Six ways that being a trustee gives back
People often talk about trusteeship as an opportunity to give back, but the truth is that it’s one of the most rewarding roles anyone could take on.
While I relish the support I can give to charities in my day job running a telephone fundraising agency, my role as trustee of the international development charity Kicking Off brings a very different perspective, and the opportunity to have a truly hands on involvement with the charity’s fantastic work. It’s an endeavour I’d recommend, and I agree with the calls going out across the charity sector this week to do more to encourage younger people to get involved.
For this Trustees Week, I want to share six of the many ways that being a trustee really gives back:
1. Gain a fresh perspective
Whether you’re reading this as a charity employee, volunteer, consultant or you are agency side, taking on a trustee role can bring invaluable insight into the challenges faced and decisions made. Overseeing a charity at governance level gives you a birds-eye view, broadening your knowledge and understanding of all the areas involved in running a successful charity.
This is a great opportunity not only to contribute to a cause you really care about, but to develop knowledge of the underlying issues and what is being done to achieve change.
2. Develop leadership skills
With responsibility for ensuring that a charity is run as it should be, trusteeship is a great opportunity to develop leadership skills and confidence in decision-making.
If you’ve not had a senior leadership role before then the experience can be invaluable. It’s not a decision to be taken lightly, but it’s a great opportunity for people young and old to step up, support with ideas and help shape the organisation’s future. Working with smaller charities might mean contributing to the direction of all aspects of the organisation, from fundraising to finance, compliance to beneficiary services. But with larger charities, there is often scope to specialise in issues that align with your own interests or skills; those areas where you can really add value to the organisation.
3. Open up new career opportunities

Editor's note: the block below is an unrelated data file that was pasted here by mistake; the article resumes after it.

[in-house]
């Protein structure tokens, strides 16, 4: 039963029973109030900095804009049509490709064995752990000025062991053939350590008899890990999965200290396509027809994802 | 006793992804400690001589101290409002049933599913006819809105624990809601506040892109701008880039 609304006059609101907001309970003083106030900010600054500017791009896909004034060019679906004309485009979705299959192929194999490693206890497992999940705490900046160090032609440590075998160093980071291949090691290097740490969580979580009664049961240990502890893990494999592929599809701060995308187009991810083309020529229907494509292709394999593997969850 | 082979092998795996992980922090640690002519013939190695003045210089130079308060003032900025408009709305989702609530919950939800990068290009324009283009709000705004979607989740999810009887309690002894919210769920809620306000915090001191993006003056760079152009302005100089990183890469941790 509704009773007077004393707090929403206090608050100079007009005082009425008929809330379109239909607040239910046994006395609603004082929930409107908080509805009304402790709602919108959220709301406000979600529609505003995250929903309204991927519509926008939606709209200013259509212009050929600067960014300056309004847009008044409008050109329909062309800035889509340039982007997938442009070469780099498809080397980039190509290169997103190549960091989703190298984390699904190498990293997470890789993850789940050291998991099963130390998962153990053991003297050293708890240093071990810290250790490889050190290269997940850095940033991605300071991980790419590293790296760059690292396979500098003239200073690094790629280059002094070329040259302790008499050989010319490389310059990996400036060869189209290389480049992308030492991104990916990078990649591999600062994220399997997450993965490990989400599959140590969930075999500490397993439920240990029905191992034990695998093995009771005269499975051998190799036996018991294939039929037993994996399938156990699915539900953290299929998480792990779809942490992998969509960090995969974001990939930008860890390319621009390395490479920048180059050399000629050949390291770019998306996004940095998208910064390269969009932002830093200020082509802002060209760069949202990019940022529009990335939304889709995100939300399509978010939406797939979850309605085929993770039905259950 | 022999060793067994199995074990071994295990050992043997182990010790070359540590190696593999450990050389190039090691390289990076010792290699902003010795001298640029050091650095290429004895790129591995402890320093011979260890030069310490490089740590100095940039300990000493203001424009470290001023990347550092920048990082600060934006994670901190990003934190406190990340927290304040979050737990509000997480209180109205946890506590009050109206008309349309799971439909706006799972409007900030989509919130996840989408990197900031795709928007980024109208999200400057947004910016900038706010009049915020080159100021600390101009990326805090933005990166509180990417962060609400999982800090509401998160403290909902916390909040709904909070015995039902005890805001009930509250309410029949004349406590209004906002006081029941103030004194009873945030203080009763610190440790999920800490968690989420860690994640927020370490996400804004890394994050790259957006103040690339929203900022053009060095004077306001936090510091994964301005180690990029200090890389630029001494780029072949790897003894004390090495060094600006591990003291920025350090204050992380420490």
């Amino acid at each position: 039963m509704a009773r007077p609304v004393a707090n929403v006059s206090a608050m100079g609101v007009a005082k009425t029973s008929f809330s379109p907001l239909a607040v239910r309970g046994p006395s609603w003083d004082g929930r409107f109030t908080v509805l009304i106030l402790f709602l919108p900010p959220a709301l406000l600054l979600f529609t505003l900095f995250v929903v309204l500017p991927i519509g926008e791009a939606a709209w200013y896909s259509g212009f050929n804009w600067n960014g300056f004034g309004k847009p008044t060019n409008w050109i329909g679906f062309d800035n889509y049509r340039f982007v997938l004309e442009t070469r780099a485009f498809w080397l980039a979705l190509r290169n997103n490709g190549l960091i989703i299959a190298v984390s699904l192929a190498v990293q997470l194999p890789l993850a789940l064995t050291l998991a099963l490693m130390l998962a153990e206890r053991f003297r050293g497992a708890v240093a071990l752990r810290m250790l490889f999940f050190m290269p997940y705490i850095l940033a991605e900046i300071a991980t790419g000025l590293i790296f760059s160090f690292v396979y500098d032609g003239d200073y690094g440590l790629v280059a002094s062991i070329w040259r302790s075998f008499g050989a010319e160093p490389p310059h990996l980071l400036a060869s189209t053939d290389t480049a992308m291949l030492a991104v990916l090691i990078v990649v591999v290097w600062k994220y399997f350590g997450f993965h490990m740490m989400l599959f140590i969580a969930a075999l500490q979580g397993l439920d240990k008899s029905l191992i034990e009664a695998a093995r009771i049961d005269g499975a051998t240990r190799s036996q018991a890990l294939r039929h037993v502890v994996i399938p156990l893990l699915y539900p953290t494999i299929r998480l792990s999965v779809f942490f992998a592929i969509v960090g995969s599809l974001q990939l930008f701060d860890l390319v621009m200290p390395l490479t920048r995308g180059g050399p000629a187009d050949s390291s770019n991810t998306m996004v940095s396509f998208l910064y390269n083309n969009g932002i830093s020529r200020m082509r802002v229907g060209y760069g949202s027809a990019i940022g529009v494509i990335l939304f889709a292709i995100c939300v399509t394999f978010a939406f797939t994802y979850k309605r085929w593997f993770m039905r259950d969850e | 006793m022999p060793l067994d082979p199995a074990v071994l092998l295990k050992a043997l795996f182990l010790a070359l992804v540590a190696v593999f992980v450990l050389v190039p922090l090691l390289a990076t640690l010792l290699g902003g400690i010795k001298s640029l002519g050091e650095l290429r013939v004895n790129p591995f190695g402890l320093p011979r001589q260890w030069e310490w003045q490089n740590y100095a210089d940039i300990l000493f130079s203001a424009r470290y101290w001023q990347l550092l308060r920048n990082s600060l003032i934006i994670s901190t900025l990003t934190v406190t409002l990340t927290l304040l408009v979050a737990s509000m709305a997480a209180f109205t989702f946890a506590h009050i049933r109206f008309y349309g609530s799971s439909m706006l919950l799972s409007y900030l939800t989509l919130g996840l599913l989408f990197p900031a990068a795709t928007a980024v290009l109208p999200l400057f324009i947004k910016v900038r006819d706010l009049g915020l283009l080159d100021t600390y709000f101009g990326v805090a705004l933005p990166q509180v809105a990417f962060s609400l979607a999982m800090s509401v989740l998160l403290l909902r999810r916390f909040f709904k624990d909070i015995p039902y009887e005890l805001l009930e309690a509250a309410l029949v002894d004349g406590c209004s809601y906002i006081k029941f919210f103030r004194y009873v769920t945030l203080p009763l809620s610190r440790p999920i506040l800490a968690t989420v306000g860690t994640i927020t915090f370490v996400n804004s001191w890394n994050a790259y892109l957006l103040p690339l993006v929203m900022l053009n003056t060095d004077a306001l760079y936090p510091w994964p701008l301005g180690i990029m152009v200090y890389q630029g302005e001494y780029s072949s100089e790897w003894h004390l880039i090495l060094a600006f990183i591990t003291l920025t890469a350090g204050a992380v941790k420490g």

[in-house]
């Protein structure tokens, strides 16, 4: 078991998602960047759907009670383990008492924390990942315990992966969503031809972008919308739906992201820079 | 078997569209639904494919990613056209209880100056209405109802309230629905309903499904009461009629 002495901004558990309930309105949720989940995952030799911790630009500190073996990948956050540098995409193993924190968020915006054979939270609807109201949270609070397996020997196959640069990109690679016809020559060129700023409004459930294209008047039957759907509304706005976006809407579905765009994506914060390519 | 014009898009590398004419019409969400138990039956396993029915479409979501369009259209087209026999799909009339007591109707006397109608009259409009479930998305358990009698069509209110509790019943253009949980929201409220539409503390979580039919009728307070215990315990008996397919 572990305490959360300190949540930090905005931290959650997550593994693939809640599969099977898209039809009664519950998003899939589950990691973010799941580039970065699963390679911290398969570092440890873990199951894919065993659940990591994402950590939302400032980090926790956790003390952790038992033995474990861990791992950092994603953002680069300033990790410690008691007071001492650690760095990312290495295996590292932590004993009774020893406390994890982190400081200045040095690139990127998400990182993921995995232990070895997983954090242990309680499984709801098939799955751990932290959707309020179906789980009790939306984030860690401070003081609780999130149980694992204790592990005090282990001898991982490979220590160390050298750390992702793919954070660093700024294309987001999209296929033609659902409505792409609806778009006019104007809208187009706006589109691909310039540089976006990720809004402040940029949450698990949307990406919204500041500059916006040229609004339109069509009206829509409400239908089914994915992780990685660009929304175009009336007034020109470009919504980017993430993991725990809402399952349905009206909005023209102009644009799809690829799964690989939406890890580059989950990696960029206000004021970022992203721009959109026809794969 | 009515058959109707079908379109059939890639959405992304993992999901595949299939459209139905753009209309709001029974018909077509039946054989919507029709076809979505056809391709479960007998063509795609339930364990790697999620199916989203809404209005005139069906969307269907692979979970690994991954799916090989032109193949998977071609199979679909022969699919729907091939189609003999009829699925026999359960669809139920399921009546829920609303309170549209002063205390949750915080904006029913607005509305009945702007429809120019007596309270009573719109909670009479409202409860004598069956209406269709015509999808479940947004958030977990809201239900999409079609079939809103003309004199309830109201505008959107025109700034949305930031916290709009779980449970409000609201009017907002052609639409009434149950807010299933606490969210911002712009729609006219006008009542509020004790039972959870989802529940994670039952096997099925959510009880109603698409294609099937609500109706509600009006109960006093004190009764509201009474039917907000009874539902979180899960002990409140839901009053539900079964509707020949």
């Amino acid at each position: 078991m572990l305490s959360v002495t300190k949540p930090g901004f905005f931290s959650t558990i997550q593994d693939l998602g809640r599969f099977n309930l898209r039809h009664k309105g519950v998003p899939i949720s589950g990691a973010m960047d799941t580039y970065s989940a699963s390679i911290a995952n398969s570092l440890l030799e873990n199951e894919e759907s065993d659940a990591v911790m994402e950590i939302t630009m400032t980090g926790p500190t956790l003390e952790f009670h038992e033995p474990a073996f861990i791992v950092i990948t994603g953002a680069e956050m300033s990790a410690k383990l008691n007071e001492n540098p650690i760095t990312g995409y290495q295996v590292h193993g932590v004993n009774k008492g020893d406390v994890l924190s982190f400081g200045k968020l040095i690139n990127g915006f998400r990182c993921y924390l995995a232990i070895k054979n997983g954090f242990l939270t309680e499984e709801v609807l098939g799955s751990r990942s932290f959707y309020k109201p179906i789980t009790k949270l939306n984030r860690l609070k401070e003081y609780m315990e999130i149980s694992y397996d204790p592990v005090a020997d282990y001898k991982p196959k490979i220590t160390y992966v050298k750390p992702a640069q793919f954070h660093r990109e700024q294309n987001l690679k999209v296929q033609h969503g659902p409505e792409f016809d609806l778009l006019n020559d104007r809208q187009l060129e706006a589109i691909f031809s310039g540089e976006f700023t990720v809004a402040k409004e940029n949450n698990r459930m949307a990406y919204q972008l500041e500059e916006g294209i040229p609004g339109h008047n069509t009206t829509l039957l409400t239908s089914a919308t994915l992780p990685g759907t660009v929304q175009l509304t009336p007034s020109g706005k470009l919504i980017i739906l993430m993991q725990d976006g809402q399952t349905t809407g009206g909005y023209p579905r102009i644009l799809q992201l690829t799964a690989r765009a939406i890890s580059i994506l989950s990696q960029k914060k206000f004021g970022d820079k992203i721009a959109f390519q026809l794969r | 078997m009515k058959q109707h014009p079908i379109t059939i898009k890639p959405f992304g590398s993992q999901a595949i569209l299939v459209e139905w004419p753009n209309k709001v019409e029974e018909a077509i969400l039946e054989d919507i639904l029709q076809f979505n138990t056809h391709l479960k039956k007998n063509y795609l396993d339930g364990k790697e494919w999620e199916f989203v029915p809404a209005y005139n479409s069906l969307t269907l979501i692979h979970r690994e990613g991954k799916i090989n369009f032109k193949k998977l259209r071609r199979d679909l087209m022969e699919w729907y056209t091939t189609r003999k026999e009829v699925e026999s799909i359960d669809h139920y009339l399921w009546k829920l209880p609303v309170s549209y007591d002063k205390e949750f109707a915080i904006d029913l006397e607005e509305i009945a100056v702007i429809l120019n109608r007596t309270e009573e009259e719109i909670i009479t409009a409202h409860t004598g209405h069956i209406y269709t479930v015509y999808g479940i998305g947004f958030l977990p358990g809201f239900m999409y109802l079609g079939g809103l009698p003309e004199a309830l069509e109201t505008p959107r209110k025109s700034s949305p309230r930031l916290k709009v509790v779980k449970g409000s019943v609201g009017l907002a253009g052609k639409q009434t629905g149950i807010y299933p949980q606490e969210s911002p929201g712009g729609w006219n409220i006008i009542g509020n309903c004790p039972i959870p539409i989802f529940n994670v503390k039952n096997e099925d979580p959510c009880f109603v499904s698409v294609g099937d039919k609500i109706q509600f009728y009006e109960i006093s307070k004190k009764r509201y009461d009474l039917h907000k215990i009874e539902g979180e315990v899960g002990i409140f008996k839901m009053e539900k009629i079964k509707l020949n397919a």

Being a trustee is a huge positive when applying for further roles within the sector or beyond.
Not only does it help develop new skills, confidence in the board room and a deeper understanding of how organisations are run, but it shows a willingness to go the extra mile for a good cause. This can open new doors from a career perspective and is almost certainly seen as a positive attribute by recruiters and potential employers.
4. New experiences, new you
Every year, I travel to Ghana to visit Kicking Off’s aid programmes in action, immersing myself in the charity’s work and talking with beneficiaries. As a trustee, it gives me a different perspective on the underlying issues we are tackling, the overarching direction the charity is taking and how it can best achieve impact. It never fails to leave me musing on how busy we are over here and the stresses we put upon ourselves, despite living in such an affluent nation.
Spending time amongst people who literally have nothing but yet smile so easily can’t help but bring a healthy perspective on life and makes you realise just how lucky you really are.
5. Doing good feels good
Helping others promotes positive psychological changes in the brain; in other words, it makes you happier. So, whilst you might worry that volunteering as a trustee will means more work on top of an already busy schedule, this type of work and renewed focus can improve your confidence, optimism and wellbeing, reducing your stress level.
What’s more, the feeling is contagious! I know I can’t help but share my positive experiences with friends, colleagues and family, and this in itself encourages others to become involved in one way or another with good causes or by contributing to a more positive community generally.
6. Becoming part of a new community
Trustees come from all walks of life, but all are likely to have a common interest in the cause. As a sector, we need to ensure every effort is made to actively seek out younger people and those from minority or disadvantaged groups, so that the board becomes as diverse – or more so – as the communities we serve.
The trustee board in itself is just that – a community, a network of people with shared interests and a willingness to contribute positively to the world around them.
If you’re thinking about applying for a trustee role this Trustee Week, don’t be afraid to go for it. Certainly, if my experience is anything to go by, you really won’t regret it.
Originally posted on Fundraising.co.uk on 6th November 2019: